Scientific bonanza from Hawaii volcanoes
Hawaii's recent double eruption of Mauna Loa and Kilauea - the first since 1868 - is a ''scientific bonanza.'' That is the conviction of Robert Decker, scientist in charge of the United States Geological Survey's Hawaiian Volcano Observatory. He took a few minutes out of his hectic schedule recently to discuss the studies that he and his 10 colleagues are pursuing as the two volcanoes put on their spectacular fireworks display.
The Mauna Loa eruption came as no surprise. Last fall, at a meeting of the American Geophysical Union, Dr. Decker and his colleagues predicted such an event within two years.
''There has been a steady evolution in our predictive ability,'' he explained in a phone interview.
There are two primary tools that the scientists use to forecast the volcanoes' behavior. One is the precise measurement of seismic activity deep within the mountain. As much as a year ahead of time the pattern of small swarms of ''microquakes'' intensifies.
The second is increased swelling of the volcano itself. The scientists put a series of reflectors on the caldera. Using very precise laser surveying equipment, they can measure very small changes in the reflectors' positions. In this way, they have discovered that Mauna Loa swells at a faster rate before an eruption.
''Although improved, our predictive capability is not precise, not by any means,'' explains the scientist. While increased seismic activity and an acceleration in the rate of deformation are definite precursors, they are only long term signs.
''I was very disappointed that there was no good, medium-term warning: A week before, we had no reason to suspect that this week there would be an eruption,'' Decker explains.
The mountain, however, did give a definite warning an hour before it went off. An hour and 15 minutes before the outbreak, there was an intensification in the earthquake swarms coming from it. Then, just 45 minutes before a tremor, a continuous vibration, which indicates magma motion, began.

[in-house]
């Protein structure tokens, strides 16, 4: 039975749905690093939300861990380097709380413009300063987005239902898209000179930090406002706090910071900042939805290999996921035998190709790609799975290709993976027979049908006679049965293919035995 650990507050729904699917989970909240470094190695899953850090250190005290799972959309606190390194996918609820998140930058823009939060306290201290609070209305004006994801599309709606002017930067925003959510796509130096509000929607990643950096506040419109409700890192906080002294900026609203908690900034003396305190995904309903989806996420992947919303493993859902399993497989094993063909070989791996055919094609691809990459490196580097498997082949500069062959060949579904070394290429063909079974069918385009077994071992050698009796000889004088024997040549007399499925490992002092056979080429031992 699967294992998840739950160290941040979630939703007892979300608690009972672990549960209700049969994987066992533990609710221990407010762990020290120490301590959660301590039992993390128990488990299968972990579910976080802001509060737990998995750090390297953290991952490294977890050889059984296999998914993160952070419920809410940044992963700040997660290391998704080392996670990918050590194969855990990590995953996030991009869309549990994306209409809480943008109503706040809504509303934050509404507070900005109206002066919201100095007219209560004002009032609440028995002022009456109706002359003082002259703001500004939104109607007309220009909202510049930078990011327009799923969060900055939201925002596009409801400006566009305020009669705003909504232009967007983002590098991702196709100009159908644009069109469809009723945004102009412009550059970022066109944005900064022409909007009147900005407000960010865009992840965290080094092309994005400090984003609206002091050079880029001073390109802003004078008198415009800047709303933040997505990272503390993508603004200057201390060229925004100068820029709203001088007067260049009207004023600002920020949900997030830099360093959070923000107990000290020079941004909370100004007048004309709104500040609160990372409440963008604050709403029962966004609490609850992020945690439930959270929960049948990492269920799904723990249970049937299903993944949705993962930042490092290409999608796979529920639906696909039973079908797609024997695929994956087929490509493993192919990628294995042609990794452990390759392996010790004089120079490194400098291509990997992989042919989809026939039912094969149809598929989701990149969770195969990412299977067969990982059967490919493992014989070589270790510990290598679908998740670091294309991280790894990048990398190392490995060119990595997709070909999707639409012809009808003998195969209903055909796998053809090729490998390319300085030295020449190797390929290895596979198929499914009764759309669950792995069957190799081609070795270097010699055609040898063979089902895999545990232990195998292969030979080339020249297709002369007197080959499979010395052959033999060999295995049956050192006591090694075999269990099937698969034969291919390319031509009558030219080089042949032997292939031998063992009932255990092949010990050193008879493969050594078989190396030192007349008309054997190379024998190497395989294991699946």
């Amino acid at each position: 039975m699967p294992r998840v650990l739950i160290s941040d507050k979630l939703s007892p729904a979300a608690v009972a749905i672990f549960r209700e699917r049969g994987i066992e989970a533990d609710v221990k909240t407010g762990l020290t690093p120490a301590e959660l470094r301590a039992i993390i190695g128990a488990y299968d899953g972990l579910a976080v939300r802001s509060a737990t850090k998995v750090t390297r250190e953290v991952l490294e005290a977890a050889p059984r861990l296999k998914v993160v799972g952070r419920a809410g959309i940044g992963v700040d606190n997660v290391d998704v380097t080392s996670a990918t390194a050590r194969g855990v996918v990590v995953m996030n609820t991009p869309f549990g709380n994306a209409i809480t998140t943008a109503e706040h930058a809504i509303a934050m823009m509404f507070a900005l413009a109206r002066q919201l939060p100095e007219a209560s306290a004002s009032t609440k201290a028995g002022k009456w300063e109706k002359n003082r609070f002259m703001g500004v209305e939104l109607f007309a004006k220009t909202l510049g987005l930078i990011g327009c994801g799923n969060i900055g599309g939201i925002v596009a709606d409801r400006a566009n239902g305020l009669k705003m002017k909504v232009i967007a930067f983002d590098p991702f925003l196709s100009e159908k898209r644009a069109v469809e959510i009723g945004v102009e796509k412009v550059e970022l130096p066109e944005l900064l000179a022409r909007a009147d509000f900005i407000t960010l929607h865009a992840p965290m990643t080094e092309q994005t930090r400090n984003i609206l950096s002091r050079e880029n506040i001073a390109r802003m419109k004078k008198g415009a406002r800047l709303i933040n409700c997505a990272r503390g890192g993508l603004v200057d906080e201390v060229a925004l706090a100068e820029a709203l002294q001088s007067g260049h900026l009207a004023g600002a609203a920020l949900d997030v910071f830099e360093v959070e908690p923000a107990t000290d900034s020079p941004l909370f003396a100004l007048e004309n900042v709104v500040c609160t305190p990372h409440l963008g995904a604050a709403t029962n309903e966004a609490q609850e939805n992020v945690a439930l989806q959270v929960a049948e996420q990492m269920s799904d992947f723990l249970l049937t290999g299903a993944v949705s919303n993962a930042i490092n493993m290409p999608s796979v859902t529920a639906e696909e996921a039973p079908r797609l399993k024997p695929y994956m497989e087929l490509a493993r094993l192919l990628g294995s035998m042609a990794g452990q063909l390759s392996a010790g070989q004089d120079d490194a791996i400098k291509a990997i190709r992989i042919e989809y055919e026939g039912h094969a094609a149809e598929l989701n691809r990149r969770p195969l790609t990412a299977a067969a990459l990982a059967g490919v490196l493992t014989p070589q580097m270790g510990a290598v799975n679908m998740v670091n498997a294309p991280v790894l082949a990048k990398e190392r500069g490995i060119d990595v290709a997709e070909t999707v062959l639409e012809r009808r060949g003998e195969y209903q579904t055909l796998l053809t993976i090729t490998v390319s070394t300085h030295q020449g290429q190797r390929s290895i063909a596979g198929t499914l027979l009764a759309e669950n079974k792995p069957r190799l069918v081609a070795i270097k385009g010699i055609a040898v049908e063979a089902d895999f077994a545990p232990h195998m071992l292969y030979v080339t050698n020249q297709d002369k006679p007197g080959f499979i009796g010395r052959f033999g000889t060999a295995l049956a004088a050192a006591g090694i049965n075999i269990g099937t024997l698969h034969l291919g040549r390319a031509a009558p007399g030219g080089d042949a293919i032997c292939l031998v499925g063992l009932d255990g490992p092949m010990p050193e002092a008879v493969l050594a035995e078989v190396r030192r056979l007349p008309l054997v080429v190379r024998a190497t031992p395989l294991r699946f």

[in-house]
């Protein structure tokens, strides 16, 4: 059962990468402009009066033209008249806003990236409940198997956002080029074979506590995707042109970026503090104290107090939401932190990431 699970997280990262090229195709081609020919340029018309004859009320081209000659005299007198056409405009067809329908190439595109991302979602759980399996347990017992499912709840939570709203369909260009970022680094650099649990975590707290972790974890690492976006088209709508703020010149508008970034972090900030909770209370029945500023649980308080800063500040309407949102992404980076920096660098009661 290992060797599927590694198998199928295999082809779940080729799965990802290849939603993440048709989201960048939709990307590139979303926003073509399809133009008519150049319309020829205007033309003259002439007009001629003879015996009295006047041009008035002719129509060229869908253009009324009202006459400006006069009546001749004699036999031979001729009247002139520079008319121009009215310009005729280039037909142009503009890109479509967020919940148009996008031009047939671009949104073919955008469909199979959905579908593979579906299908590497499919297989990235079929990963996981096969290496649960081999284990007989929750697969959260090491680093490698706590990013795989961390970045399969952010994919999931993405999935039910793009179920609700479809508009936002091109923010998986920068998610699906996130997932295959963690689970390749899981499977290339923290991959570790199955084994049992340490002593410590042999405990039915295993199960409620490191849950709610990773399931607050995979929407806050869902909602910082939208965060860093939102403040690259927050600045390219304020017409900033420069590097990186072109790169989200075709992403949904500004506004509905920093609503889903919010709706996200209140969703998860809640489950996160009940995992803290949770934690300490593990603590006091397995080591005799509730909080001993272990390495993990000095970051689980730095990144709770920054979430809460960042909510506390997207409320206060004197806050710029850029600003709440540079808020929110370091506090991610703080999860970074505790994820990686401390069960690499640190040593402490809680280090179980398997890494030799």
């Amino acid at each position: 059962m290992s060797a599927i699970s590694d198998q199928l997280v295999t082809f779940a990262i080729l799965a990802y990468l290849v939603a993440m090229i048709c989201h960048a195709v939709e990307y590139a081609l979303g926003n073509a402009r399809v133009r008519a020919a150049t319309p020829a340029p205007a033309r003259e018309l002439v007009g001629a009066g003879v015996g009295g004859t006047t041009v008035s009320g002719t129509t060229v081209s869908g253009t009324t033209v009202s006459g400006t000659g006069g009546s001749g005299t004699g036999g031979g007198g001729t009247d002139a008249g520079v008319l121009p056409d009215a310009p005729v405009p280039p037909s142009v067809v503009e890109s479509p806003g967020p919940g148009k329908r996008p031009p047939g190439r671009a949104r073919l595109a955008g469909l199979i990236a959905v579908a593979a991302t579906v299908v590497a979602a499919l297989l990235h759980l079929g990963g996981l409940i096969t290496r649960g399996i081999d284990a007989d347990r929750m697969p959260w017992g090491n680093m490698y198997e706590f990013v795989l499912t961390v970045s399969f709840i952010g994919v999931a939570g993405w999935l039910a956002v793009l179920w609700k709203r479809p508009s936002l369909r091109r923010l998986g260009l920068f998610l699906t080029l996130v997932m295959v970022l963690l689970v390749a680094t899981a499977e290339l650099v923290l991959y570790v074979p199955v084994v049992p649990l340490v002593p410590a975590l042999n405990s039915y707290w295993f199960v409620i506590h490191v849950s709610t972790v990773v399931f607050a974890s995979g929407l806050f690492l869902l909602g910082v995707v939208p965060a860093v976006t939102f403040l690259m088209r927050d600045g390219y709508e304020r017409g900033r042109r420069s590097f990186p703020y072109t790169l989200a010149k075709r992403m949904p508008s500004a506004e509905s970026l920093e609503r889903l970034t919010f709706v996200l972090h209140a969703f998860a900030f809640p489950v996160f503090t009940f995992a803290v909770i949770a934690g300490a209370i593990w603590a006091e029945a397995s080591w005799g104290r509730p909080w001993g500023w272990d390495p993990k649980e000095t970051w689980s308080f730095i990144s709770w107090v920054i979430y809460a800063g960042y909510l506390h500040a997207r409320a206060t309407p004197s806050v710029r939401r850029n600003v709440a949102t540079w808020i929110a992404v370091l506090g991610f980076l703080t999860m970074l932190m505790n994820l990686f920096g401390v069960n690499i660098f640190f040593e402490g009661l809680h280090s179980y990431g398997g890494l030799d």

The current activity is providing the scientists with a lot of good data, Decker says. The last eruption in 1975 was very quick, so they didn't have much time to study it. Today the 10 scientists at the observatory are better organized. ''This will give us the good baseline data that we need. As a result, we should be able to do a much better job of prediction next time,'' the scientist says.
The scientists have already determined that the chamber which holds the molten rock is much shallower than they had thought. And the simultaneous eruption of Kilauea has allowed them to put to rest another longstanding question: There is no direct connection between the magma chambers of the two volcanoes although they are only 25 miles apart.
Unfortunately for those living near these volcanoes, the ability to predict the course that flowing lava will take lags that of predicting when eruptions will occur. Generally, like water, lava will flow down the steepest slope. Unlike water, however, it has a tendency to put out lobes of material to one side or the other. When it does this, the lobe can deflect the lava stream by as much as 10 degrees, even more on flatter land.
''There seems to be quite an element of randomness in these zigs and zags. As a result, we've decided it is not productive to speculate about the lava's course: We end up alarming some people more than they should be and giving other people a false sense of security,'' Decker explains.
At press time yesterday, Hawaii civil defense officials said the leading edge of the lava flow was within four miles of the outskirts of Hilo, 12 miles from the heart of the city. But officials assured residents no area of Hilo was in immediate danger and residents would be given 24 hours notice to evacuate.